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Making their mark

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Growing up, Holly Markin knew she wanted to enter the medical field, but wasn’t sure which direction she would eventually take.

“Some of the other professions I thought about were physician and pharmacist,” she said.

“It was in my last year of high school that I decided I wanted to go into dentistry. I went into university knowing what I wanted to do.”

In high school, Markin was focused and spent her time studying, but also took time for athletics.

“I studied hard, and focused on math and the sciences, which are requirements for most medical programs, but I also took other courses I was interested in,” she said. “I also played sports.”

Upon entering the University of Manitoba for her undergrad, Markin knew the path she needed to follow and didn’t waiver from it.

“I started in my current field and stuck with it all the way through,” she said.

Because dentistry interested Markin, it was a clear choice.

“Dentistry was such an interesting field to me because not only is there the medical side to it, but there is an artistic element,” she said.

“I work with my hands, and have to create something that is both aesthetic and functional.

“Detail, precision and creativity are all very important,” Markin continued.

Throughout school and after graduation, it was clear that Markin had made the right choice.

“All along, I have really enjoyed what I do,” she said.

As a young dentist, Markin is passsionate about helping people care for their oral health, which ties in well to the month of April, which is National Oral Health Month.

“There are many things people can do to help with maintaining good oral health,” said Markin.

“One thing is reducing overall sugar intake, but also decreasing the frequency of consuming sugars throughout the day. This is very important for preventing cavities.”

A common question parents have is when they should take their child for their first dental appointment.

“The answer is within six months of their first tooth erupting, which is usually around age one,” said Markin. “Here in Manitoba, we have a program where a child’s first dental visit under the age of three is free!”

As with every career, there are certain challenges that are presented on a regular basis.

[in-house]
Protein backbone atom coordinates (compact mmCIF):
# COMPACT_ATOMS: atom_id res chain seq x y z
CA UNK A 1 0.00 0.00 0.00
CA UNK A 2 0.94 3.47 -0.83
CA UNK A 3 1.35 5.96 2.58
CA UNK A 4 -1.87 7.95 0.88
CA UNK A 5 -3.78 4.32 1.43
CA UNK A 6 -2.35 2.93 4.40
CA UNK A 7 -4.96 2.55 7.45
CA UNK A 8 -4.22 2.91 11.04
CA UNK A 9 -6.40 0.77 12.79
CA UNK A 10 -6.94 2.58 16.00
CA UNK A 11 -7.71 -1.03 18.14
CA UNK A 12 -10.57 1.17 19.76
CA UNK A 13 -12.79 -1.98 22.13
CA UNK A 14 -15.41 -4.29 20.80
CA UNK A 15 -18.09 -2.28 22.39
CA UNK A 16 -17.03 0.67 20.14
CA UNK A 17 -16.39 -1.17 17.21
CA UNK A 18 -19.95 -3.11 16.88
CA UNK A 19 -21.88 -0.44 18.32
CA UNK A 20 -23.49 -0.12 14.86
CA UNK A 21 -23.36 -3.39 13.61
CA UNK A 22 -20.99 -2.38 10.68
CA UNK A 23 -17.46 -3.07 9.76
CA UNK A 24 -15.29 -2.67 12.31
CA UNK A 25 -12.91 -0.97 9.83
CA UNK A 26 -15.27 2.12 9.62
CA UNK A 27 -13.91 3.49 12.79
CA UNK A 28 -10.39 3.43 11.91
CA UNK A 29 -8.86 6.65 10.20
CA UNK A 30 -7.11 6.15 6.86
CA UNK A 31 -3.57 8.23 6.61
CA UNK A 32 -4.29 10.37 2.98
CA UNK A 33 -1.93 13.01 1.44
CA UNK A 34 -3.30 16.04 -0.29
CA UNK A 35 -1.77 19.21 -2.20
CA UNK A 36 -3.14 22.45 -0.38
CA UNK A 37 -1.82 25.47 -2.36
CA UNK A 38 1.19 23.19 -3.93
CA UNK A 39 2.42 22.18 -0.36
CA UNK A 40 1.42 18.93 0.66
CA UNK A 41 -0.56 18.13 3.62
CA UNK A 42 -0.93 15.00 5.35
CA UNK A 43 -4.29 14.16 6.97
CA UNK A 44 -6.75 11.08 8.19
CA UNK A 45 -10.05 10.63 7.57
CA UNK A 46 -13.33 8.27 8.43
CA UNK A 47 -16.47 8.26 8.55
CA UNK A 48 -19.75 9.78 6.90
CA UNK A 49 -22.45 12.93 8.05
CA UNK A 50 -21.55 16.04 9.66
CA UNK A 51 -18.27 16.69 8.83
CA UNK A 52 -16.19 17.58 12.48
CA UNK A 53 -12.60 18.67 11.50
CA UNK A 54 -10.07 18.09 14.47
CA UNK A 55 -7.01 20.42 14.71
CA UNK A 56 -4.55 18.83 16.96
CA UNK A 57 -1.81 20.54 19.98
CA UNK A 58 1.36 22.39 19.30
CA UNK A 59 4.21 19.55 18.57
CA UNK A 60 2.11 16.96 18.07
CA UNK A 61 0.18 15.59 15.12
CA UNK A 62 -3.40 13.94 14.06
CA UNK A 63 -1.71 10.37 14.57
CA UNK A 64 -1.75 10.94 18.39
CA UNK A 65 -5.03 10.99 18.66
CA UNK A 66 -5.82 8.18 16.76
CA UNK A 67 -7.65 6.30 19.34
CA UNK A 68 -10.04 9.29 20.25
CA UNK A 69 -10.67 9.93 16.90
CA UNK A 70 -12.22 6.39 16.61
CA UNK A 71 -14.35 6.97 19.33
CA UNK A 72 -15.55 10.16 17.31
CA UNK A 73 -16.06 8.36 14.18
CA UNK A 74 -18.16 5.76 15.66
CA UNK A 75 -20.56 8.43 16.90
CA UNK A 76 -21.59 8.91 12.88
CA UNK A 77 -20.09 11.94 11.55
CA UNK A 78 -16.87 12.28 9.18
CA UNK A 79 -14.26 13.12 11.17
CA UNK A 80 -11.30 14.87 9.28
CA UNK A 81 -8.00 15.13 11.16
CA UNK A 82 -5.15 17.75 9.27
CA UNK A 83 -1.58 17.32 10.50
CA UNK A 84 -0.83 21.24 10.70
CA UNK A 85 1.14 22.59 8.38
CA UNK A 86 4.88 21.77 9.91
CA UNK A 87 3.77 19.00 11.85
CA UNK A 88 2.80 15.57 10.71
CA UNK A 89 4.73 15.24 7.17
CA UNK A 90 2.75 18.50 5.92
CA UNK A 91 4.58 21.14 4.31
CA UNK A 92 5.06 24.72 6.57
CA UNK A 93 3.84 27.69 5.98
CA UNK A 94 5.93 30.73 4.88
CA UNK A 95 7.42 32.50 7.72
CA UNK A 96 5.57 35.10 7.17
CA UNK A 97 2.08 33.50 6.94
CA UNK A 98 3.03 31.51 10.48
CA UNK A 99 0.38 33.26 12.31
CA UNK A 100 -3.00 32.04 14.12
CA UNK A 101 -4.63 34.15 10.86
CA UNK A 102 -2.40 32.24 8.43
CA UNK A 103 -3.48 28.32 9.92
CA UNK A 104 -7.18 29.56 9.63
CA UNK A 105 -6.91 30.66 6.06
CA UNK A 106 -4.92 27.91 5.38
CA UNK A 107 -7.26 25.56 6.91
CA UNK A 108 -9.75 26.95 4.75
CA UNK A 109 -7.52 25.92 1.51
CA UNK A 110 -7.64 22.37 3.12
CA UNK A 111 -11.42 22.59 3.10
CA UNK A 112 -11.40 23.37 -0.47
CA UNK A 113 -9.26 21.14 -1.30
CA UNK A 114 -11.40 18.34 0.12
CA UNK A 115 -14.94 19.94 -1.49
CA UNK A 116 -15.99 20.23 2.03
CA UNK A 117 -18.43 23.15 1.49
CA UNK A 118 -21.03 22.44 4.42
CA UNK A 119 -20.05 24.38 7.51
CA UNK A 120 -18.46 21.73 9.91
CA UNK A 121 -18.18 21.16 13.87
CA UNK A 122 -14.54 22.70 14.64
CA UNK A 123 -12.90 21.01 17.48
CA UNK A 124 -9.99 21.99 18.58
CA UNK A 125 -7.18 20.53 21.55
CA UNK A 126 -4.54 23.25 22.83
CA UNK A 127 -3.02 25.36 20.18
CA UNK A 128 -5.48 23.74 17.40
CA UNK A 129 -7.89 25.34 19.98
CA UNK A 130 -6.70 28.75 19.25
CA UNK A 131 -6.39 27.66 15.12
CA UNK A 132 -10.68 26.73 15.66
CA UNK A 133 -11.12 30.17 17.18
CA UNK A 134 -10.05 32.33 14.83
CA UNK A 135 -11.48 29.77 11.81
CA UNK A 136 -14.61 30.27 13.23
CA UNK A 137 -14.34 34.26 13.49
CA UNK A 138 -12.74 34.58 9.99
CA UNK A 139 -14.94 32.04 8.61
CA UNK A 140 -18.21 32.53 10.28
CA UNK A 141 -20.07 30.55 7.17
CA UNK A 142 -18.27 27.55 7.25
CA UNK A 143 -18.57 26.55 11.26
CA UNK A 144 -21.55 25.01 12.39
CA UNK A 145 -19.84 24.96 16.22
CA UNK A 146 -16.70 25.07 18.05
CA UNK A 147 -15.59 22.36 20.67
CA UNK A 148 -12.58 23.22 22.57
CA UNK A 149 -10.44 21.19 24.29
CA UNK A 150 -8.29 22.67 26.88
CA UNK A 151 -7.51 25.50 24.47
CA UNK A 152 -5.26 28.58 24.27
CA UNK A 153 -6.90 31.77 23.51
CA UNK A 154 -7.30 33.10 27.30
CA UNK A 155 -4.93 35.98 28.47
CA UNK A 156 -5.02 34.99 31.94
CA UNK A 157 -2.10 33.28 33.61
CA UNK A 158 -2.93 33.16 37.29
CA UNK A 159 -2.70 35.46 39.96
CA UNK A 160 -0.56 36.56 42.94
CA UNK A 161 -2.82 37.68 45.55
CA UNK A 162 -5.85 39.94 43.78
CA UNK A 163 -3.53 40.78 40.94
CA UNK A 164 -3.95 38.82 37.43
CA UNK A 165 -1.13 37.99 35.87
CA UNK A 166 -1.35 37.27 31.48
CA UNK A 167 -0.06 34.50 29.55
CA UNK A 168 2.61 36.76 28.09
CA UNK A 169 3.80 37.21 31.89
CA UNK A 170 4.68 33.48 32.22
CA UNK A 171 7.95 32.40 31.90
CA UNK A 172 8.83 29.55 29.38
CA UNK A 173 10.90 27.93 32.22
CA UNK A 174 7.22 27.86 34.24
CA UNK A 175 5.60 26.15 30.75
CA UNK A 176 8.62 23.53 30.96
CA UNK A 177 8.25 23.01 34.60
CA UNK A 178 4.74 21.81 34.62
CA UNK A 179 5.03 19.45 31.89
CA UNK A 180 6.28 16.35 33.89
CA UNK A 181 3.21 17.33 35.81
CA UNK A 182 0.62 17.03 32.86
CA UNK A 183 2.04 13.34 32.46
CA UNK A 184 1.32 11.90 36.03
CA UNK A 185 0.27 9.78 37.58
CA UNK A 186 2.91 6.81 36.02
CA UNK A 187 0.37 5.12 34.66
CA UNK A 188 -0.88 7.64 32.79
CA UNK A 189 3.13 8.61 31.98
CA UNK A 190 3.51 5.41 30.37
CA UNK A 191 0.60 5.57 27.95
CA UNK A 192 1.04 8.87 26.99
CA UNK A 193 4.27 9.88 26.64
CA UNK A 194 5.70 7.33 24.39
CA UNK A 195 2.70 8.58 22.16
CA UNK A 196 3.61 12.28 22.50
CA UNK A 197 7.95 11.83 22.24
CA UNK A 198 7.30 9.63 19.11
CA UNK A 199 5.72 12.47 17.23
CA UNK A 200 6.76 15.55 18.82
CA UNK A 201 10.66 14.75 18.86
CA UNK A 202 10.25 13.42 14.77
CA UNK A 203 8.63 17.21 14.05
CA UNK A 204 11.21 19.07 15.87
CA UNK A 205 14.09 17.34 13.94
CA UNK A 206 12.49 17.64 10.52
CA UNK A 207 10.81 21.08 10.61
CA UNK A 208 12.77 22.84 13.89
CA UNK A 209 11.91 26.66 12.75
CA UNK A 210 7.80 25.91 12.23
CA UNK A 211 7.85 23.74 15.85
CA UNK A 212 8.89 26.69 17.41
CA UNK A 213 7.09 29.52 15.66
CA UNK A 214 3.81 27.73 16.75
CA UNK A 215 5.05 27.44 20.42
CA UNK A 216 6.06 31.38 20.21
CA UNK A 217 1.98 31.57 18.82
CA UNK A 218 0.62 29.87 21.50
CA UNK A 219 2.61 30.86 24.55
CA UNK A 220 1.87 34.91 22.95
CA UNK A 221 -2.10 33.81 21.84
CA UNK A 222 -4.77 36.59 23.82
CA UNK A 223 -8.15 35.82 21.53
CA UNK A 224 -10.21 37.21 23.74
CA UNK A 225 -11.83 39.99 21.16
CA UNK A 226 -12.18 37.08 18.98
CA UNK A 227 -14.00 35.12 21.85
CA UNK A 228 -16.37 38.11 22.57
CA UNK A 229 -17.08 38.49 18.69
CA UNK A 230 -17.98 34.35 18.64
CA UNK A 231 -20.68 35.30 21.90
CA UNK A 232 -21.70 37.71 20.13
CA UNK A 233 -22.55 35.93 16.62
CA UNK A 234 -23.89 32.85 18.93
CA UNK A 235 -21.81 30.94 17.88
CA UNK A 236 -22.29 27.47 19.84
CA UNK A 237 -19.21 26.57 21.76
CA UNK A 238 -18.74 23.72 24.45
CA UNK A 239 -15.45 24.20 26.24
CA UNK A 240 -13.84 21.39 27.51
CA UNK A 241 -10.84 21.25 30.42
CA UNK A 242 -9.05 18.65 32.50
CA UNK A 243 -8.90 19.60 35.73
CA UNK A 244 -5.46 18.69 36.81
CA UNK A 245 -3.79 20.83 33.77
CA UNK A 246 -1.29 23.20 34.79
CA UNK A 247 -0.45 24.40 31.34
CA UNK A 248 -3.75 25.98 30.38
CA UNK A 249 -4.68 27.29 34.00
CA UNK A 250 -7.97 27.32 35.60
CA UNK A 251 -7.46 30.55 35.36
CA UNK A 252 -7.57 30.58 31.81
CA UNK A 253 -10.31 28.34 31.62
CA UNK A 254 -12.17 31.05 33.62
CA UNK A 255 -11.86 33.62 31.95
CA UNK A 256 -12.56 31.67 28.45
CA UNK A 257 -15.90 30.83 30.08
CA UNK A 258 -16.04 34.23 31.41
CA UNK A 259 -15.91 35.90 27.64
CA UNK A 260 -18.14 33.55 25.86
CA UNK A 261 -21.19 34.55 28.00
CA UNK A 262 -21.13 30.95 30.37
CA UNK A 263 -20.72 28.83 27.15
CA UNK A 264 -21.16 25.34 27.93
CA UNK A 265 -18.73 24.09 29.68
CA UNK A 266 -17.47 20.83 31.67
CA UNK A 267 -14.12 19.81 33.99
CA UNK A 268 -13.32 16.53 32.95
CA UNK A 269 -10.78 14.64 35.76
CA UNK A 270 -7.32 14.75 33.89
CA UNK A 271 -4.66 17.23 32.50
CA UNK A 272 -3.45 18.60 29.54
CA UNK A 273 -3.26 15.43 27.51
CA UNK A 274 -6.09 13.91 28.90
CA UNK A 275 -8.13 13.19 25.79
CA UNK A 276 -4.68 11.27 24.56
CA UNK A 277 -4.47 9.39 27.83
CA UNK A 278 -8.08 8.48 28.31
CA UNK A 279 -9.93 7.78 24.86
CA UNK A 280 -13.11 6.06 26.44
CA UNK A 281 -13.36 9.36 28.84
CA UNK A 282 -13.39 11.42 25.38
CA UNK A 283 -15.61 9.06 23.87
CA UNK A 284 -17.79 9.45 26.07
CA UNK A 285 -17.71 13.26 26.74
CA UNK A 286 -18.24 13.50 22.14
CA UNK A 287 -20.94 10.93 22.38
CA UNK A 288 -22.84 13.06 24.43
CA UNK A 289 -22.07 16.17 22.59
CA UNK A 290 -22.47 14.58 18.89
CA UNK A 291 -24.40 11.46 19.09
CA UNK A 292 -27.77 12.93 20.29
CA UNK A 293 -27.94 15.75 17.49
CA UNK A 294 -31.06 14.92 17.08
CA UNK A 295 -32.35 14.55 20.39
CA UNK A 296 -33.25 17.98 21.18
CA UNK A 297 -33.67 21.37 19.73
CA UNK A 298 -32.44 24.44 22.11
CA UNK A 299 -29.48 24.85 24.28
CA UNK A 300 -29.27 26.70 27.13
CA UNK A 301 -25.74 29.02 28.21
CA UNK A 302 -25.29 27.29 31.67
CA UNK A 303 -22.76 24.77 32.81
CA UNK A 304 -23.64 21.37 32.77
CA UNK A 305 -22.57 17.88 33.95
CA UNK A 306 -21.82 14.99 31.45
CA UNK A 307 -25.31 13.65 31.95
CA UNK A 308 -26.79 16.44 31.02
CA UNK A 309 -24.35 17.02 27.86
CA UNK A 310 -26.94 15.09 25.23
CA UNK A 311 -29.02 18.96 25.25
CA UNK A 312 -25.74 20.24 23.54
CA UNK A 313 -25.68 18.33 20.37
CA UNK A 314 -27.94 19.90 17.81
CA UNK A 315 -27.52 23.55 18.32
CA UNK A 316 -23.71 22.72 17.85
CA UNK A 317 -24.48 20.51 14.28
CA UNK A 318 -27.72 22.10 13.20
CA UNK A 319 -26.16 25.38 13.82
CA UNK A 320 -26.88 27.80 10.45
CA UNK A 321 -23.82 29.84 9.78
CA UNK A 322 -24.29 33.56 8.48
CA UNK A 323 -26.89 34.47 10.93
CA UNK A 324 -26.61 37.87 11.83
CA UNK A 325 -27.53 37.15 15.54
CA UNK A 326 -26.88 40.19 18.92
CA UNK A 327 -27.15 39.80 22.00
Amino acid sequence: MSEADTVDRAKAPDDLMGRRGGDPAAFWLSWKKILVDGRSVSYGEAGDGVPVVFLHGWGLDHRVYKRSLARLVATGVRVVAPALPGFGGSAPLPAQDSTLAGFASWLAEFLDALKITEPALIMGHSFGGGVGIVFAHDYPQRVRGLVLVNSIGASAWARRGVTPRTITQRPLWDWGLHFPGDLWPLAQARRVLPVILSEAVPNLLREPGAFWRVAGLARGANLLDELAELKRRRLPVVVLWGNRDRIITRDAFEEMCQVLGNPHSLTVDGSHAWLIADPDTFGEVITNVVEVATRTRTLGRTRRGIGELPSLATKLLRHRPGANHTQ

“The job is hard physically on your hands and your back,” said Markin. “When you’re working on the posterior surface of the last tooth in the mouth, access to it may be near impossible, and you have to get creative.”

Although there are challenges, the high points far outweigh them.

“It is rewarding to use my abilities to help out people in my community,” said Markin. “I enjoy getting patients out of pain, solving and preventing their dental issues and improving the esthetics of their smile.

“Lots of people don’t think of it, but your teeth play an integral role in daily life, whether it’s smiling, chewing or speaking.

“Some people will avoid doing certain activities, such as eating in front of other people, laughing or smiling, if they are having dental issues, and this can really affect their lives,” Markin continued.

Because the rewards balance the challenges, heading to work is exciting.

“Every day is something different,” said Markin. “I always think, as soon as I get relaxed and into a rhythm at work, something new and challenging comes up that stretches me.”

Markin currently works at Aspire Dental Centre with a number of other dentists and dental assistants.

“I am also so lucky to work with a great staff that I really enjoy seeing at work every day,” she said.

While dentistry certainly isn’t a career path for everyone, Markin did have some advice for those who are interested.

“Be well-rounded,” she concluded. “Programs are looking for applicants who have other things going on besides studying.

“Volunteer. Play sports. Spend time on your hobbies. Don’t just study.”

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Jessica Bergen
REPORTER
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